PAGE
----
Questions for a Book Designer

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AgentPete

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May 19, 2014
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The next Michelle LIVE will happen on Monday 26th November at 6pm UK. We’re doing something a bit different this time, and bringing on a special guest who is an expert book designer – she designed Michelle’s forthcoming WAKENHYRST (below) and many others. If you have any questions you’d like to ask on this interesting subject, please pop ‘em in this thread and I’ll see they get addressed.

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In general, does a designer have the time, necessity or inclination (luxury?) to read the book they're designing for?

What excites you most about designing books covers?

What makes you sit back at the end of a job and say, "Yes, I've nailed that one"?

What is the biggest factor that drives trends in book cover design?
 
Where do we go to find book cover designers? Is there a list somewhere? I know Writers' & Artists' Yearbook do illustrators but not sure if they do book cover designers. Thanks.
 
Oh, I'm really interested in this. I would like to know, as @Rich. asked above, does the designer read the book before designing or is it simply from a brief?

I'd love to see/hear about the process (Maybe see some sample/ideas boards of the design process?)

How involved is the author in the process?
 
What is the process of designing a cover? What do they start with? e.g. do they look at the length of the title and work out how they will place it, or does it begin with the illustration?
 
Yes. I produce but don't appear. There will be one a month from now until publication. Last one was pretty good, I thought. Always nice to see the interaction with fans. You know you've done something right when they tattoo your book cover on their bodies :)
 
That sounds really interesting.

My question would be: What do you think are the essential elements of a good book cover?
 
Thank you, everyone, all duly processed. If we don't have time to cover each one I'll ask Jessie to stay begind and record a few minutes extra that we can include in Pop-Ups...
 
Just a reminder that this will be going out live next Monday, 26th, at 6pm UK.

If you haven't asked a question above, but would like to chat live to a top-rate book designer, do join us LIVE on Facebook, Twitter, Instagram or YouTube and your questions /comments will be relayed in realtime. Full details here:

https://www.michellepaver.com/chat/
 
An interesting peek behind the curtain! I had no idea publishers go through so many cover options before settling on one. In marketing, we normally only provide 2-3 options for creative to clients (but often brainstorm more). But now I think about it, it makes sense. If it's in print, it's out there for years. Marketing creative has a short shelf-life in comparison and if it doesn't perform we can modify it next time around (or if it's digital, simply swap it out). Publishers don't have that luxury.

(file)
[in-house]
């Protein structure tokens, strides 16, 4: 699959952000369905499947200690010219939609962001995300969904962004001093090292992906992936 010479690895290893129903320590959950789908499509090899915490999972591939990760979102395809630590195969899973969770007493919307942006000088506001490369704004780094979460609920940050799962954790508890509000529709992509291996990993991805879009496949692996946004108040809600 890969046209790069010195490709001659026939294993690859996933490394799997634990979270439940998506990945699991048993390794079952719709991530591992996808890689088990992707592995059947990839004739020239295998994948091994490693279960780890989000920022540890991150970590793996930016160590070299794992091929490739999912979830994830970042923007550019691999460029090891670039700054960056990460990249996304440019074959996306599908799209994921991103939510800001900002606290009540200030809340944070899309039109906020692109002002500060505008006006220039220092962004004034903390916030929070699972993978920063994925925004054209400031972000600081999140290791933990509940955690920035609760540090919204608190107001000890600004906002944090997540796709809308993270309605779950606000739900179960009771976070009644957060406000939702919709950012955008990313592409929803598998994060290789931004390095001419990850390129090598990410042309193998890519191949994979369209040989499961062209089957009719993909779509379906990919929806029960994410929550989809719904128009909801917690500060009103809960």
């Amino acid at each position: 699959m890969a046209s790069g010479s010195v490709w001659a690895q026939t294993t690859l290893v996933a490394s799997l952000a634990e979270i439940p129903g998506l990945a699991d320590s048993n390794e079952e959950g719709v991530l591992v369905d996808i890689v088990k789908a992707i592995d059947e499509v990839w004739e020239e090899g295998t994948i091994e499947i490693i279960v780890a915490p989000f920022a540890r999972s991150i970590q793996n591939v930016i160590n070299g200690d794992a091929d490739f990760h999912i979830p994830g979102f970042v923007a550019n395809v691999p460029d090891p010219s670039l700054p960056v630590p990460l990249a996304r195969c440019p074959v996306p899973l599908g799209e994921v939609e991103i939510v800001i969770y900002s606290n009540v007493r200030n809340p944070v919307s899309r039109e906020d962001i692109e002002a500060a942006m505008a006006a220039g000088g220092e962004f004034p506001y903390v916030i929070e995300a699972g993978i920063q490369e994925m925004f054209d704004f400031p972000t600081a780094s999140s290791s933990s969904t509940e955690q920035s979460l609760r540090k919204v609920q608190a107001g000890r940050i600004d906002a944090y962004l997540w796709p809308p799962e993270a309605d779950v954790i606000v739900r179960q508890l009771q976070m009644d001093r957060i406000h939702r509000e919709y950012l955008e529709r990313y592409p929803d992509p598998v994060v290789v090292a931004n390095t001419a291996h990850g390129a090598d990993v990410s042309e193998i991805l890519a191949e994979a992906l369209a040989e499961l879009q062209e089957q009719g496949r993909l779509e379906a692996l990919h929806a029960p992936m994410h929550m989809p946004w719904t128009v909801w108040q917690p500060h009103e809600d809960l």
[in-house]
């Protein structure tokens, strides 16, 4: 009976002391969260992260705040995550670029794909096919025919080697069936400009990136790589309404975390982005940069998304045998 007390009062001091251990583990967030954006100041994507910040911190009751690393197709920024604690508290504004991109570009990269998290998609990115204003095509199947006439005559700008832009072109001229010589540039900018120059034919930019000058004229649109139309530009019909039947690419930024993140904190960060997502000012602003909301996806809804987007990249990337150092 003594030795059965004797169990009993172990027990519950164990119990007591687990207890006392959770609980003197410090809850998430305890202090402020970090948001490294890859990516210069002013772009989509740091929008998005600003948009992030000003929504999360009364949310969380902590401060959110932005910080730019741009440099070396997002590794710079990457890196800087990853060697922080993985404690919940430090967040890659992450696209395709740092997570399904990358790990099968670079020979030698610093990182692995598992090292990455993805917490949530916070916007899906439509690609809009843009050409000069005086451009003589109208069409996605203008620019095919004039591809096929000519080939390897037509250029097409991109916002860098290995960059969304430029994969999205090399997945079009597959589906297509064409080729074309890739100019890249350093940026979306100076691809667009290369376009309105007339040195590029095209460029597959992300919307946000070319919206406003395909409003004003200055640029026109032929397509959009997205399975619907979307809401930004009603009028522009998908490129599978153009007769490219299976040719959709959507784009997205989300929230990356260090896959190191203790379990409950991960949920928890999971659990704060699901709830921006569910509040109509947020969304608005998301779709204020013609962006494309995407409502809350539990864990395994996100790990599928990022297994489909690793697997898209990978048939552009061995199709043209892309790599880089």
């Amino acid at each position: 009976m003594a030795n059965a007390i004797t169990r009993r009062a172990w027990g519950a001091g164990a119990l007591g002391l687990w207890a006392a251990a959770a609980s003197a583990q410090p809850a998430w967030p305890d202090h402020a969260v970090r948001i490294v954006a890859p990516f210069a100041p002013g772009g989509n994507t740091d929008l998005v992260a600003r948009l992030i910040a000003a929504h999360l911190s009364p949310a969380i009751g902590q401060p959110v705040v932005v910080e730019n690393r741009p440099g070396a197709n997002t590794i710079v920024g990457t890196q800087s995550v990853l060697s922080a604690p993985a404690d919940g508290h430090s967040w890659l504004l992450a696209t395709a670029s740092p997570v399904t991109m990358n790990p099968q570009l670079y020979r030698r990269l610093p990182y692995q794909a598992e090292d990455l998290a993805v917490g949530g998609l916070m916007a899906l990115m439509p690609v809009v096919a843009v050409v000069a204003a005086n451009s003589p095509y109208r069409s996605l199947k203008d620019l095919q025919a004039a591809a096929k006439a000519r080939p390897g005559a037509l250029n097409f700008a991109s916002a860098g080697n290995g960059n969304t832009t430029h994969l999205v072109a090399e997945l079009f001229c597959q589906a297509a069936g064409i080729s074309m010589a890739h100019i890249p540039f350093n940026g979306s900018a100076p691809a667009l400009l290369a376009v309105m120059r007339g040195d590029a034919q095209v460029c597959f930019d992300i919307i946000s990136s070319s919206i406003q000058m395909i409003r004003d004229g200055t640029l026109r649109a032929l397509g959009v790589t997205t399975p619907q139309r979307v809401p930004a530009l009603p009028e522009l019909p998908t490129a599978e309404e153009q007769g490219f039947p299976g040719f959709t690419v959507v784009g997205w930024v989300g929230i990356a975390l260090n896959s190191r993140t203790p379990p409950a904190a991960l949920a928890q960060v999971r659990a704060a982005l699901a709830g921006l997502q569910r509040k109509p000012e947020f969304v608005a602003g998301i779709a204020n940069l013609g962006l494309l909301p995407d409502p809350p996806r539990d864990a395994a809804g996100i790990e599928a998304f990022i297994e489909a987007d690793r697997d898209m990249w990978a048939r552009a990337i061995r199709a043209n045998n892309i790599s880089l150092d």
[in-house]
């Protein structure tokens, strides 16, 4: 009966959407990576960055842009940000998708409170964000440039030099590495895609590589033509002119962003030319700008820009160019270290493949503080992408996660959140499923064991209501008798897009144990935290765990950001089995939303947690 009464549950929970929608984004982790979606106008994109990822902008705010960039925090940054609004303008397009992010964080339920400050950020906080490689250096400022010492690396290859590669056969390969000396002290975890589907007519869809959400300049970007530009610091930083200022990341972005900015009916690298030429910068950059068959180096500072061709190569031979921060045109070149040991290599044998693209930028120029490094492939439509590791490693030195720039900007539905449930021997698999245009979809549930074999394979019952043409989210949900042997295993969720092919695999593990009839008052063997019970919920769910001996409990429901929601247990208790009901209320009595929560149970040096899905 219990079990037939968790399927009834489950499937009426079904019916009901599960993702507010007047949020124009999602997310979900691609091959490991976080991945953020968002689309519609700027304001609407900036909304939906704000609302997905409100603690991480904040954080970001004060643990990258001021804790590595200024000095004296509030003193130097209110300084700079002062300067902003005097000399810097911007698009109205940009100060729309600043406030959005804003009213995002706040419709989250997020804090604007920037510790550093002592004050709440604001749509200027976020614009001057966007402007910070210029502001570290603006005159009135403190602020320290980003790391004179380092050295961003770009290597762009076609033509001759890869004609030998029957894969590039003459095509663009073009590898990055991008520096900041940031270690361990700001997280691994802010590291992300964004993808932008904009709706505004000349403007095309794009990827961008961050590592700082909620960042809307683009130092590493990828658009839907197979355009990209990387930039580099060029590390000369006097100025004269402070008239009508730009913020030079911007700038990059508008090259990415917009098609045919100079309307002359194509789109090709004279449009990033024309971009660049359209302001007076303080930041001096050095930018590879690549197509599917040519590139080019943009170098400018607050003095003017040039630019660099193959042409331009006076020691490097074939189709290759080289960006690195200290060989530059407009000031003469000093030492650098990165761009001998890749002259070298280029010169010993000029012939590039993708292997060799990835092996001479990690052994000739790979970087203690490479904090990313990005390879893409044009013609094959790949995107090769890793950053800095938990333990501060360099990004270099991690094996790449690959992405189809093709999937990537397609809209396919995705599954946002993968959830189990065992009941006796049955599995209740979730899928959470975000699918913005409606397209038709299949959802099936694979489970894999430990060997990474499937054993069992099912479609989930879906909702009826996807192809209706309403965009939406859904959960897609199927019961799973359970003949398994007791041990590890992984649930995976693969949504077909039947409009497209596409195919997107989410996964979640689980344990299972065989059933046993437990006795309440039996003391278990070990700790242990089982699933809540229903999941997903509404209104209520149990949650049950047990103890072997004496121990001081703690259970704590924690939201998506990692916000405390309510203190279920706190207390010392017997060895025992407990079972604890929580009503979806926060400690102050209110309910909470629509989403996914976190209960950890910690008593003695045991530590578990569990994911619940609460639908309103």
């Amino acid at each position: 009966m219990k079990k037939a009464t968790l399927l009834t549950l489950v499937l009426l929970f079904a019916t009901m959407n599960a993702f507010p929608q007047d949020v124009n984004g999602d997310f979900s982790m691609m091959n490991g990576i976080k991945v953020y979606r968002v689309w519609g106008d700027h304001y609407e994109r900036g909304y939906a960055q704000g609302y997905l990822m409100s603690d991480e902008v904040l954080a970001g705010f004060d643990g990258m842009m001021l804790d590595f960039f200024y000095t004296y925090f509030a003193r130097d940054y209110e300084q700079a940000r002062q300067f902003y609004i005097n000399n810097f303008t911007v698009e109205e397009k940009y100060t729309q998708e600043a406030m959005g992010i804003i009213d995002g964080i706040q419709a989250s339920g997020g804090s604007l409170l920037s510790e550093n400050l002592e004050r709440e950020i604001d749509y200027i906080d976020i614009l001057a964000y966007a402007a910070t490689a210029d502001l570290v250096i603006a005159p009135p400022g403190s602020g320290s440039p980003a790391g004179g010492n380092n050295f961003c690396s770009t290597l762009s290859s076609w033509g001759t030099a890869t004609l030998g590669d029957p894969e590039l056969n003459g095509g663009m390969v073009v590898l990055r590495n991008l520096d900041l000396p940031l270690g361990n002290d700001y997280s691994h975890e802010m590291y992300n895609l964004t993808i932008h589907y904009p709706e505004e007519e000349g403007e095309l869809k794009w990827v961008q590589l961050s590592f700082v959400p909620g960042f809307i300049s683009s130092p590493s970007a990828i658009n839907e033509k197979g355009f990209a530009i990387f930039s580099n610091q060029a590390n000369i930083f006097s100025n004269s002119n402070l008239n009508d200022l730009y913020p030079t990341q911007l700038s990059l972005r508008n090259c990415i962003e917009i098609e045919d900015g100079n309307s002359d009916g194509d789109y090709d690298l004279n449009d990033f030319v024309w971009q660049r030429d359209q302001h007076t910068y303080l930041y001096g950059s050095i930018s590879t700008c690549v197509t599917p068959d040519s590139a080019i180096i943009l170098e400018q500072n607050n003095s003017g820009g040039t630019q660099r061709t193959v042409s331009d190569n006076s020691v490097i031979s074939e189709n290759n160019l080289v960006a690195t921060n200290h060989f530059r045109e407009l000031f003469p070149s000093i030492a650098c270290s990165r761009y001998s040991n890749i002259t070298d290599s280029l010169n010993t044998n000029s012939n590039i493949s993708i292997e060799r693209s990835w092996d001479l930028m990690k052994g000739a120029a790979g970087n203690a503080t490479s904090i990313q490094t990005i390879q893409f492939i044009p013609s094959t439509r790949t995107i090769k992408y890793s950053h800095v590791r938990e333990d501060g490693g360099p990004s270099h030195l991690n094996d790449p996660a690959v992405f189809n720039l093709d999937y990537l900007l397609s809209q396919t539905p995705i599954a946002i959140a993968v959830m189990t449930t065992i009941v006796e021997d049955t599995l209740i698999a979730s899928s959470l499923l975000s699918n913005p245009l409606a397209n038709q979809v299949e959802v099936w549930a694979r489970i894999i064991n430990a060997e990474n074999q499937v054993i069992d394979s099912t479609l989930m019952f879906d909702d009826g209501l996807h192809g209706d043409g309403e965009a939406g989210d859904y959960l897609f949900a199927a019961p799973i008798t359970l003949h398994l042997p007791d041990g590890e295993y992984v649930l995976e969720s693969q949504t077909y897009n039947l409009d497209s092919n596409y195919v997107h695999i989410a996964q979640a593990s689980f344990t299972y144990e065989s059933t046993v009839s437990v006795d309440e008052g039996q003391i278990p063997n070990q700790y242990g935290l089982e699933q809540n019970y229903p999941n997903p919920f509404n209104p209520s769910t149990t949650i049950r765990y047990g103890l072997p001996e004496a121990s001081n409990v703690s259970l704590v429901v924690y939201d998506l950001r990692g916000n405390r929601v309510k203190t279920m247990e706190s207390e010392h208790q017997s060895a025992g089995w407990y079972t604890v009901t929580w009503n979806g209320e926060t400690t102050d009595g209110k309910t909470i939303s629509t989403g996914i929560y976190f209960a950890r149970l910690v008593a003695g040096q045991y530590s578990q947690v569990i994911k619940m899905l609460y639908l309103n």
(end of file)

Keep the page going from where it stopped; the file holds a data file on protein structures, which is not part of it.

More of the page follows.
That was fantastic, I loved the conceptual process of the cover design and how the final one was decided upon. HoZ has particularly beautiful, timeless covers, I'm a sucker for eye-catching visuals :) Great Q&A.
 
An interesting peek behind the curtain! I had no idea publishers go through so many cover options before settling on one. In marketing, we normally only provide 2-3 options for creative to clients (but often brainstorm more). But now I think about it, it makes sense. If it's in print, it's out there for years. Marketing creative has a short shelf-life in comparison and if it doesn't perform we can modify it next time around (or if it's digital, simply swap it out). Publishers don't have that luxury.
Yes, I found it interesting too. If you know about a book, fine- you buy it. But I'm sure there are many people who, like me, just look around, it is then I believe, that it is the cover that actually sells the book. So if the cover doesn't attract my eye, it doesn't get picked-up. And this is it, what does attract my eye? Very often it depends on what I'm looking for. If I'm looking for fun, then anything lighthearted or cartoonish will make me pick it up. If I want romance, well I'd probably look for a heart, or something and so on... What would put me off is something confusing, fuzzy. Prominent lettering would make me look and so would a bold, unusual image... nothing, bland or wishy-washy. But that's just me, my taste. That's why when I was commissioned to write a history of Rajasthan since I worked for an architect who restored a Royal Palace there, and I also had to design the cover I chose a majestic drawing from the architect to show what it was about and as the title "RAJPUT" (Son of a King) actually summarised who it was about, I placed it at the top of the book in big red letters, then as I was a "no-one" placed my name at the bottom of the book, in the same colour so there would be a balance and not a contrast but in much smaller dimensions. That's something else to bear in mind. Is the author more important than the title or vice-versa? They cannot be the same size- one must predominate, if you don't want to cause a kind of blur in people's eye- and the same goes for the imagery. But as I said, that's just what I think.41LLr8gkOxL._SY346_.jpg
 
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